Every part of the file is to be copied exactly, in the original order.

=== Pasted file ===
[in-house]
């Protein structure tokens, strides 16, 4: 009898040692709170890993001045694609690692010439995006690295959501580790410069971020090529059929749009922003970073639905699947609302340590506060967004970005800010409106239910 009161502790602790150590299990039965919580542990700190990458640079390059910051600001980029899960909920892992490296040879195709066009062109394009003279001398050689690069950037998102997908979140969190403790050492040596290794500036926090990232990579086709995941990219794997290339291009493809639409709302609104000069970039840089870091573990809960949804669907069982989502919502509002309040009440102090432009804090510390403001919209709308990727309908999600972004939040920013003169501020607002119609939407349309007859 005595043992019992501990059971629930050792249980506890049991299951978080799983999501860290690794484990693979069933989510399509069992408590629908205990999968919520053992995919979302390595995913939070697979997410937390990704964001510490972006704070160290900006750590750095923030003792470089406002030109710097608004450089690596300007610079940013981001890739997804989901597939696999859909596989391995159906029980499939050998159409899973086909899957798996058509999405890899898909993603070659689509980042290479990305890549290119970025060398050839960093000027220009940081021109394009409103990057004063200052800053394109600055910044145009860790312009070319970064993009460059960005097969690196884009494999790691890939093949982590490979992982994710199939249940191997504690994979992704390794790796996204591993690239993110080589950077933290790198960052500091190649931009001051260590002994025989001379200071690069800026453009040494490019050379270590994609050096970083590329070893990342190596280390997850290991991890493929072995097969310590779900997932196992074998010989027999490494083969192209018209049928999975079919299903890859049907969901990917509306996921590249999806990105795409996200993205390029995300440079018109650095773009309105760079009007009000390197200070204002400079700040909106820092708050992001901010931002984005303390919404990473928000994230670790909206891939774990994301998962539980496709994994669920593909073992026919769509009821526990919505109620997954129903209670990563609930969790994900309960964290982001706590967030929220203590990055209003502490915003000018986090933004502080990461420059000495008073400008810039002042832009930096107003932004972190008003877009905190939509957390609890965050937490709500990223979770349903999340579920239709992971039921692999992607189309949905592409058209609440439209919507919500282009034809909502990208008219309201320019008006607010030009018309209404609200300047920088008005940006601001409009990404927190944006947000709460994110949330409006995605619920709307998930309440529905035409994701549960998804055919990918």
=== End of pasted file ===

[in-house]
């Protein structure tokens, strides 16, 4: 009898040692709170890993001045694609690692010439995006690295959501580790410069971020090529059929749009922003970073639905699947609302340590506060967004970005800010409106239910 009161502790602790150590299990039965919580542990700190990458640079390059910051600001980029899960909920892992490296040879195709066009062109394009003279001398050689690069950037998102997908979140969190403790050492040596290794500036926090990232990579086709995941990219794997290339291009493809639409709302609104000069970039840089870091573990809960949804669907069982989502919502509002309040009440102090432009804090510390403001919209709308990727309908999600972004939040920013003169501020607002119609939407349309007859 005595043992019992501990059971629930050792249980506890049991299951978080799983999501860290690794484990693979069933989510399509069992408590629908205990999968919520053992995919979302390595995913939070697979997410937390990704964001510490972006704070160290900006750590750095923030003792470089406002030109710097608004450089690596300007610079940013981001890739997804989901597939696999859909596989391995159906029980499939050998159409899973086909899957798996058509999405890899898909993603070659689509980042290479990305890549290119970025060398050839960093000027220009940081021109394009409103990057004063200052800053394109600055910044145009860790312009070319970064993009460059960005097969690196884009494999790691890939093949982590490979992982994710199939249940191997504690994979992704390794790796996204591993690239993110080589950077933290790198960052500091190649931009001051260590002994025989001379200071690069800026453009040494490019050379270590994609050096970083590329070893990342190596280390997850290991991890493929072995097969310590779900997932196992074998010989027999490494083969192209018209049928999975079919299903890859049907969901990917509306996921590249999806990105795409996200993205390029995300440079018109650095773009309105760079009007009000390197200070204002400079700040909106820092708050992001901010931002984005303390919404990473928000994230670790909206891939774990994301998962539980496709994994669920593909073992026919769509009821526990919505109620997954129903209670990563609930969790994900309960964290982001706590967030929220203590990055209003502490915003000018986090933004502080990461420059000495008073400008810039002042832009930096107003932004972190008003877009905190939509957390609890965050937490709500990223979770349903999340579920239709992971039921692999992607189309949905592409058209609440439209919507919500282009034809909502990208008219309201320019008006607010030009018309209404609200300047920088008005940006601001409009990404927190944006947000709460994110949330409006995605619920709307998930309440529905035409994701549960998804055919990918």